Authorities made an arrest of two poachers for decapitating sheep in Oregon. The suspects are accused of shooting and beheading a pair of Bighorn sheep along Interstate 84 near Biggs Junction, Fox News reports. One of the men was found near the animals and another was found several hours later after witnesses alerted authorities to his whereabouts.
Bighorn sheep are a protected species in the state. In order to hunt this game, hunters must win a tag in a lottery.
One of the men arrested for decapitating the sheep was hiding in close proximity to them before he was detained by authorities. Police report that the suspect was inside a suspicious vehicle and the other managed to temporarily flee the scene.
Police arrested 32-year-old Justin M. Samora, of Layton, Utah, and 37-year-old Cody J. Plagmann, of Albany, Oregon.
I-84 driver spots man in brazen killing of bighorn sheep beside freeway, calls police – https://t.co/LhhxlOlWuT
— ODFW (@ODFW) April 5, 2016
According to the Oregonian, there are roughly 5,000 Bighorn sheep in the state. Last year, 21,805 hunters entered a lottery for 96 tags. Each tag allowed a hunter to kill one of the animals.
“It’s an outrage that someone would poach a Bighorn sheep, when hunters can wait their whole life and still never get the opportunity to hunt this iconic species,” said Jeremy Thompson, an Oregon Fish & Wildlife biologist. “This herd is also a popular viewing attraction for people driving along I-84 and has been there since 1993.”
State police received a call around 9:45 a.m. on Sunday about a man who was seen bending over a dead big-game animal along I-84 at milepost 119, east of Biggs Junction in Gilliam County.
When authorities arrived, they found Justin M. Samora. He was questioned before troopers arrested him on the charge of aiding in a game violation. It was while troopers were talking to Samora that some passing motorists stopped to alert them of a man they spotted hiding in the bushes a little to the west. Soon after they were informed of the other suspect, police noticed two sheep with decapitated heads close by. Lt. Bill Fugate said the animals were intact other than the severed heads, which indicated that the sheep were poached so their heads could be mounted on a wall as trophies.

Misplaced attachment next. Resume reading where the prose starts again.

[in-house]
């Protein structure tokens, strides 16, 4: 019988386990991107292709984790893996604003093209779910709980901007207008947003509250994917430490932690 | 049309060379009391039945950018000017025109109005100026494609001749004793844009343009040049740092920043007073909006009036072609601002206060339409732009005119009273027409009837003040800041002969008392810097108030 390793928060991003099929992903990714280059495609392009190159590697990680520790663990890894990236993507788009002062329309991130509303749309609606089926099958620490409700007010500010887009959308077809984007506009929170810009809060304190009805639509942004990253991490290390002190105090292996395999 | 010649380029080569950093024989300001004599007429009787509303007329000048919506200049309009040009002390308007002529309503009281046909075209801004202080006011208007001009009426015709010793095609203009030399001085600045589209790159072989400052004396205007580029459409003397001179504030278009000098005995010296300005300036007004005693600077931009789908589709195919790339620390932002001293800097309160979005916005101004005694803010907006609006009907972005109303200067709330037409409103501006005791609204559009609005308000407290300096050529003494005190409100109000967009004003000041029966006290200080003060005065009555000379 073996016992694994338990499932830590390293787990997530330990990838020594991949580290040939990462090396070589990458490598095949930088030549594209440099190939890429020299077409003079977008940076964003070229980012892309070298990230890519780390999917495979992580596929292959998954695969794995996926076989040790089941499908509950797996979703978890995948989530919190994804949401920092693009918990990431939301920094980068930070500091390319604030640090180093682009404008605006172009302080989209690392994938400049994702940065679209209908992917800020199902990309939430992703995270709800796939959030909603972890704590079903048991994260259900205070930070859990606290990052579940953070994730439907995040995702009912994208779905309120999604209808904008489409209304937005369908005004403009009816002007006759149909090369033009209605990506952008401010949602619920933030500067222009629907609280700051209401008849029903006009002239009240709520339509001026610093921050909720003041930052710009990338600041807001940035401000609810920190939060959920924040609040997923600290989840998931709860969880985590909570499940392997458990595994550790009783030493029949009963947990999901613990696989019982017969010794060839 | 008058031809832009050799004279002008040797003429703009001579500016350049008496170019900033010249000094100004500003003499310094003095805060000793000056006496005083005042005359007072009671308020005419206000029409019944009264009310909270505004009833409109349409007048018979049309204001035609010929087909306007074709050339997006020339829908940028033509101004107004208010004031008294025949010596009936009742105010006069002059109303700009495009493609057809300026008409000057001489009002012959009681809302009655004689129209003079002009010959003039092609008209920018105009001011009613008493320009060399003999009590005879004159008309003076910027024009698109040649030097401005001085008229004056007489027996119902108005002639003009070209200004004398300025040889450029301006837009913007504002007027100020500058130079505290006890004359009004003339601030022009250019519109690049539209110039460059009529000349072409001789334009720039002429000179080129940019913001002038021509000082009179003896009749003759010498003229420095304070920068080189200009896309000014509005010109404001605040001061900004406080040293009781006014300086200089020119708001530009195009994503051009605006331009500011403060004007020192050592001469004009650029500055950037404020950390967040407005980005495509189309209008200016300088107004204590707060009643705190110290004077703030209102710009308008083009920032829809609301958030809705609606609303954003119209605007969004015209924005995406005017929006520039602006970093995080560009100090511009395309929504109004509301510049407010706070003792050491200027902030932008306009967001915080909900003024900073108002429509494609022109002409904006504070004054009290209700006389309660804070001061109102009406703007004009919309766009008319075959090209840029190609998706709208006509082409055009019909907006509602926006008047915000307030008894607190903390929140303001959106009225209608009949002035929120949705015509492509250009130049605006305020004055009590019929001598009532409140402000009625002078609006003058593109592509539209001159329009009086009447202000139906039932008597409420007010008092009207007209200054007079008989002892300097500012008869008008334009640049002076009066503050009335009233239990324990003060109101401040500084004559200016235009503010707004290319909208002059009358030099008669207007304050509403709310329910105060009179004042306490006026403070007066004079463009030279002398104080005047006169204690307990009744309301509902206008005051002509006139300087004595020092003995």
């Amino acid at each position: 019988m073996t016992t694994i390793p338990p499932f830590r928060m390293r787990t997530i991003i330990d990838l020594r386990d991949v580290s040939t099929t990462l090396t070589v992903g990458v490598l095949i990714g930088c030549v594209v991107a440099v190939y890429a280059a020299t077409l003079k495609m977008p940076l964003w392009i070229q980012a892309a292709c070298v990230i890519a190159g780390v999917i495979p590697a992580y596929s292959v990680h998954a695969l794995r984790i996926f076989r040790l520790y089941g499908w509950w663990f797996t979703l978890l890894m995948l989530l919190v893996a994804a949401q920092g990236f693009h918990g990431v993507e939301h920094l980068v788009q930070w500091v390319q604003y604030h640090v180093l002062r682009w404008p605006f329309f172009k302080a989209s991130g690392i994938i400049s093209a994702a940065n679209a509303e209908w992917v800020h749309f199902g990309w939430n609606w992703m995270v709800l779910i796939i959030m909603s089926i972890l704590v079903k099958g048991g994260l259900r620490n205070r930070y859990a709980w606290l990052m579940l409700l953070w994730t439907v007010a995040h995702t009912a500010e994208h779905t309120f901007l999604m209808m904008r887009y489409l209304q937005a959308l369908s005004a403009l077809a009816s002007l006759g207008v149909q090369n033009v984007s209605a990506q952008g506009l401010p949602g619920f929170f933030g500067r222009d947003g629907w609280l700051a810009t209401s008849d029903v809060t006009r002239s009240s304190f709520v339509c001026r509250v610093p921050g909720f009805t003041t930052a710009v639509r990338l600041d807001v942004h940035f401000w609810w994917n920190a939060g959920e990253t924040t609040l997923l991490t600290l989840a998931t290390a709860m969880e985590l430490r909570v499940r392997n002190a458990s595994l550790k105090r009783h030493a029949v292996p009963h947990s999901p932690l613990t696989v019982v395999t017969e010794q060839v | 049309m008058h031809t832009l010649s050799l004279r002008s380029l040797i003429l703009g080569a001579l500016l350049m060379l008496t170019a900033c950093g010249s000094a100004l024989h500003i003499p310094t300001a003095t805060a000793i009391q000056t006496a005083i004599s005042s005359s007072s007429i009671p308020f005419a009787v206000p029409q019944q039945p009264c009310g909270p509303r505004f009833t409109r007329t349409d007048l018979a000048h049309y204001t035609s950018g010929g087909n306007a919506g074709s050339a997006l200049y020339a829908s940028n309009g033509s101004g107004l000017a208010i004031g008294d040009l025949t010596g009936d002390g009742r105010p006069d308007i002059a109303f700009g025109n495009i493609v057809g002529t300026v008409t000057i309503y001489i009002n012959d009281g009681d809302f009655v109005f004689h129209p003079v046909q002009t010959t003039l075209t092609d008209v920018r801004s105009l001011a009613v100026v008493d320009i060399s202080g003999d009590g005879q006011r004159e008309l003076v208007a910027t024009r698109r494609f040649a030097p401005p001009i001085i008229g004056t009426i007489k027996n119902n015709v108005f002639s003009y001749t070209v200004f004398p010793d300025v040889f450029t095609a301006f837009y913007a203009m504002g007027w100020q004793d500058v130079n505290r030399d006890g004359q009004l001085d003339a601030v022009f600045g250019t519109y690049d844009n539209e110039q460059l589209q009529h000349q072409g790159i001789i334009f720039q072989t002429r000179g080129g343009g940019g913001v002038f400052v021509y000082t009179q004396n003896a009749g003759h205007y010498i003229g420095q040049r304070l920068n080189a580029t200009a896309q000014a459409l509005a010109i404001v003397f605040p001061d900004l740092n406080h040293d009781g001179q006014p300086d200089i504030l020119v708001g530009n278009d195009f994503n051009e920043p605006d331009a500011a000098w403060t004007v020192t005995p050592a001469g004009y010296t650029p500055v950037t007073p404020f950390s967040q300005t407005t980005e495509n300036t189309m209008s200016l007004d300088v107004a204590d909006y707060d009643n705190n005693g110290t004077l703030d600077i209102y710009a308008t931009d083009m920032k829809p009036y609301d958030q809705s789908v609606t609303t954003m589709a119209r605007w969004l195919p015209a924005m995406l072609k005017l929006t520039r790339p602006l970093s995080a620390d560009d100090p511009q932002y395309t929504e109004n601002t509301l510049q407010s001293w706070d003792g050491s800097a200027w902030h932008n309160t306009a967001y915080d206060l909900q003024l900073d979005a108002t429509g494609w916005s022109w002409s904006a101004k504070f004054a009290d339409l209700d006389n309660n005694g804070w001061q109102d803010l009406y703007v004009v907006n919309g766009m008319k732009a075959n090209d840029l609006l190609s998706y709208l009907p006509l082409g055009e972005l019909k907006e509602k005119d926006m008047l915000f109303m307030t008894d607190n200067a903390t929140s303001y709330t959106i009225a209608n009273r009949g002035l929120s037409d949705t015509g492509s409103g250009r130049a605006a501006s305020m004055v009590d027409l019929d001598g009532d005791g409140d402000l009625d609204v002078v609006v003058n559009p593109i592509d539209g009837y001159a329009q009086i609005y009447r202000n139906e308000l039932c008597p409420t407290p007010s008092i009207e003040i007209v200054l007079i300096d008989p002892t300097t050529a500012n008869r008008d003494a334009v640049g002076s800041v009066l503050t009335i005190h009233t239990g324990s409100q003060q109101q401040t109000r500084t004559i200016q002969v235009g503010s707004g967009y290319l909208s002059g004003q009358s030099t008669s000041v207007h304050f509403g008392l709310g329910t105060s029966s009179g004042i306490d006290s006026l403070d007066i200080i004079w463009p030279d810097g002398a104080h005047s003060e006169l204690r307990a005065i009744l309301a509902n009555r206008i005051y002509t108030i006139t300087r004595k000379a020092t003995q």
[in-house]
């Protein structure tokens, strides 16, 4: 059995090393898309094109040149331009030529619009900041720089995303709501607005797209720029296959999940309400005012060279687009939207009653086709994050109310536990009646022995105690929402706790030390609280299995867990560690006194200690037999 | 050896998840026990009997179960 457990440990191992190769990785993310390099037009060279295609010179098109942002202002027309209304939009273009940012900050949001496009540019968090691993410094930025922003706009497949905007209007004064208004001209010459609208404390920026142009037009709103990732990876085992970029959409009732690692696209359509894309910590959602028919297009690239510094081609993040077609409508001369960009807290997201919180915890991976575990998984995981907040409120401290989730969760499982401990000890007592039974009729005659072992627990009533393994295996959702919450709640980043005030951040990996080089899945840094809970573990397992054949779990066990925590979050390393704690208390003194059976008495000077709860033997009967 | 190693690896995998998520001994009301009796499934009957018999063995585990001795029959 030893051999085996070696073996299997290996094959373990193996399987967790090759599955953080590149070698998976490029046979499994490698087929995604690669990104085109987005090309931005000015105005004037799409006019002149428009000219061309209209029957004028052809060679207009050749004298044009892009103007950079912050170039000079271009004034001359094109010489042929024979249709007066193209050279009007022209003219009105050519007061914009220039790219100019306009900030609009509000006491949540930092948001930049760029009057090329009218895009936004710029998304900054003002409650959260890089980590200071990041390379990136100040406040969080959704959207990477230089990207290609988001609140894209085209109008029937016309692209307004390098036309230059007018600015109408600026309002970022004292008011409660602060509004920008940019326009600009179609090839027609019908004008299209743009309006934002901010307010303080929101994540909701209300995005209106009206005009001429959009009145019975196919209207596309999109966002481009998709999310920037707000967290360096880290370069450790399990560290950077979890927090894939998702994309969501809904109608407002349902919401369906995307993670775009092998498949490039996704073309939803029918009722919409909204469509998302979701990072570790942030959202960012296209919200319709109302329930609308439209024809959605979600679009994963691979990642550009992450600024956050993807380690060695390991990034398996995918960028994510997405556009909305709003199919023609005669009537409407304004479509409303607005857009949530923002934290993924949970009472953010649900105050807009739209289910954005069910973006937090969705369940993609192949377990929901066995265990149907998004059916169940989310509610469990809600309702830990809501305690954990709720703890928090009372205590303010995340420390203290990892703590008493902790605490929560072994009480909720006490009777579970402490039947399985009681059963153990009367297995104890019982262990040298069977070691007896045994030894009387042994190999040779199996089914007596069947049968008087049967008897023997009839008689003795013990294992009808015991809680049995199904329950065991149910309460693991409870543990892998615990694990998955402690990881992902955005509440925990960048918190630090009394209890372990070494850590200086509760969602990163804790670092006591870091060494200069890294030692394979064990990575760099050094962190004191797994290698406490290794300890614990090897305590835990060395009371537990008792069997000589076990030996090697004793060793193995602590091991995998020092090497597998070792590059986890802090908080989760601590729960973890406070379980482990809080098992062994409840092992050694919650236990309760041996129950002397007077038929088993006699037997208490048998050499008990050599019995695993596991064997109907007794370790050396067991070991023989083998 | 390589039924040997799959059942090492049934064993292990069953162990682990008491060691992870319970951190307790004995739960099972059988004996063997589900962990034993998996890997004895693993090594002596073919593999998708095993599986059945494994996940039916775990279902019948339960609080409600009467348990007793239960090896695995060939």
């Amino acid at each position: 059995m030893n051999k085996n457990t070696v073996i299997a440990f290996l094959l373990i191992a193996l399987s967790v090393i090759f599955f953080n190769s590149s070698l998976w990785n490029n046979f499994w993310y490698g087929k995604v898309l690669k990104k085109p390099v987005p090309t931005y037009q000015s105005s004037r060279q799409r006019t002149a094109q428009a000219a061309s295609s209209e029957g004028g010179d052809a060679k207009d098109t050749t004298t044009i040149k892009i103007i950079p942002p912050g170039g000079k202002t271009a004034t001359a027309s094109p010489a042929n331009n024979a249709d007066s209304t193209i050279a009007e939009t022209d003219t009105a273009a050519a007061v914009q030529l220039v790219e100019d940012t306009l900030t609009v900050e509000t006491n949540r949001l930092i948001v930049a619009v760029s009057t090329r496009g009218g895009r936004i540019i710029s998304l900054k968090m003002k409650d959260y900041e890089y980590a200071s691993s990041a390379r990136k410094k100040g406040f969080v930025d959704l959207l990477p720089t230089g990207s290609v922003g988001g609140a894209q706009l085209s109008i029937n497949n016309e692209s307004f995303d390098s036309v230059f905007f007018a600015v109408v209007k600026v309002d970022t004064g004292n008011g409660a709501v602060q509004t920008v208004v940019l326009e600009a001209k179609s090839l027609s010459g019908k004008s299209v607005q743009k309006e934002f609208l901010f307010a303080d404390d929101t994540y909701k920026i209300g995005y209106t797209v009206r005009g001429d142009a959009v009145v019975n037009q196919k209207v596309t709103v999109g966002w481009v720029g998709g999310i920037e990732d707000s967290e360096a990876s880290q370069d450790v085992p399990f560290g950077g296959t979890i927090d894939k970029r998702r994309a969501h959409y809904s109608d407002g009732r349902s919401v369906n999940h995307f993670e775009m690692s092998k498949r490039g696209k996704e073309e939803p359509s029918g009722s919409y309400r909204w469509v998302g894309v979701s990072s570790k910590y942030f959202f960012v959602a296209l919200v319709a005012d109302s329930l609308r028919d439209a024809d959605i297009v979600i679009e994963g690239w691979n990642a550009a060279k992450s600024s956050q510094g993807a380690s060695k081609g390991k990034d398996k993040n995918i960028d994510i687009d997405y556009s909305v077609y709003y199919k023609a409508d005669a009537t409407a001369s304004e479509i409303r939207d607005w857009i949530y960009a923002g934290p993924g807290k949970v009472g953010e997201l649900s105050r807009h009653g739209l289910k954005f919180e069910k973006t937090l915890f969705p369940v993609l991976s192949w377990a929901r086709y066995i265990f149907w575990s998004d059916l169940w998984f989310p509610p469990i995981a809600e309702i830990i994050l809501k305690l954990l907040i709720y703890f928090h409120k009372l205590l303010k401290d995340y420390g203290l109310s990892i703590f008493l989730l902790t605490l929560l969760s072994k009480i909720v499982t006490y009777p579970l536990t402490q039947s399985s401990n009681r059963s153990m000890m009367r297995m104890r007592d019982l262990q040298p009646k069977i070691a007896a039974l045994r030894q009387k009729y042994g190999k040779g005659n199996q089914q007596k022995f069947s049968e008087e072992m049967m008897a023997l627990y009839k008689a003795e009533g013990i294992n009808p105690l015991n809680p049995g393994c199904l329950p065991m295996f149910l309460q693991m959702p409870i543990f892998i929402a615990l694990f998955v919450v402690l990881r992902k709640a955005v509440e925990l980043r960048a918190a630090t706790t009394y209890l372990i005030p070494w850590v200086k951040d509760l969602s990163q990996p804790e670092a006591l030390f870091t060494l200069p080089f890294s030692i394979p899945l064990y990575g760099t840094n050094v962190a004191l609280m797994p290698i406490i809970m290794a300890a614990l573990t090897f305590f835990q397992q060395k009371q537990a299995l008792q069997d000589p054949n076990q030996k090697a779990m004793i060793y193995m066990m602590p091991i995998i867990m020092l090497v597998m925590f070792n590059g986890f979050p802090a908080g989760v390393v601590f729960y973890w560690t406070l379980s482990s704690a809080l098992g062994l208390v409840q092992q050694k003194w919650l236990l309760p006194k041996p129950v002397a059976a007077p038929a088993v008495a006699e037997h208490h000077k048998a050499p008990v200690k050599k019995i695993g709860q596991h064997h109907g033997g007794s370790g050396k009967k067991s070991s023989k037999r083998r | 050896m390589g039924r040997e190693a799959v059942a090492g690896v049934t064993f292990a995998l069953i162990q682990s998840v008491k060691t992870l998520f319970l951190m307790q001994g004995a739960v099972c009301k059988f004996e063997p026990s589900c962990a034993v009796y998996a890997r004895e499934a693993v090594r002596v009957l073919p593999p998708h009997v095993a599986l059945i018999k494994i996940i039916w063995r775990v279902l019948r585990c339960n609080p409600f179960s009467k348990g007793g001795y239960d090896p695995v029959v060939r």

“It appears they left the bodies behind,” Fugate said. “They took only the heads.”
Authorities launched a six-hour search for the second suspect and found Cody J. Plagmann around 4 p.m. He had retreated to some railroad tracks about two miles away. Plagmann was arrested and charged with taking or possessing a Bighorn sheep, wasting of a game animal, and hunting on another’s cultivated or enclosed land.
— KGW News (@KGWNews) April 4, 2016
Defenders of Wildlife provides facts about Bighorn sheep on its website, saying the population of the species was up to two million in North America at the beginning of the 19th century. Today, there are less than 70,000.
Bighorn sheep once thrived throughout western North America but were wiped out in the 1920s from Oregon, Washington, Texas, North Dakota, South Dakota, Nebraska, and part of Mexico. Their current populations have been reintroduced through transplanting sheep from healthy populations into unoccupied but ideal locations to serve as their habitat.
The biggest threat to Bighorn sheep populations today is from “hunting, loss of food from livestock, grazing, and disease from domestic livestock,” according to the website.
Police are asking the public for help in this case. Anyone witnessed the incident or has other information about the two men who decapitated the sheep should call the Dalles Area OSP Command at 541-296-9646.
[Image via Tom Reichner/Shutterstock]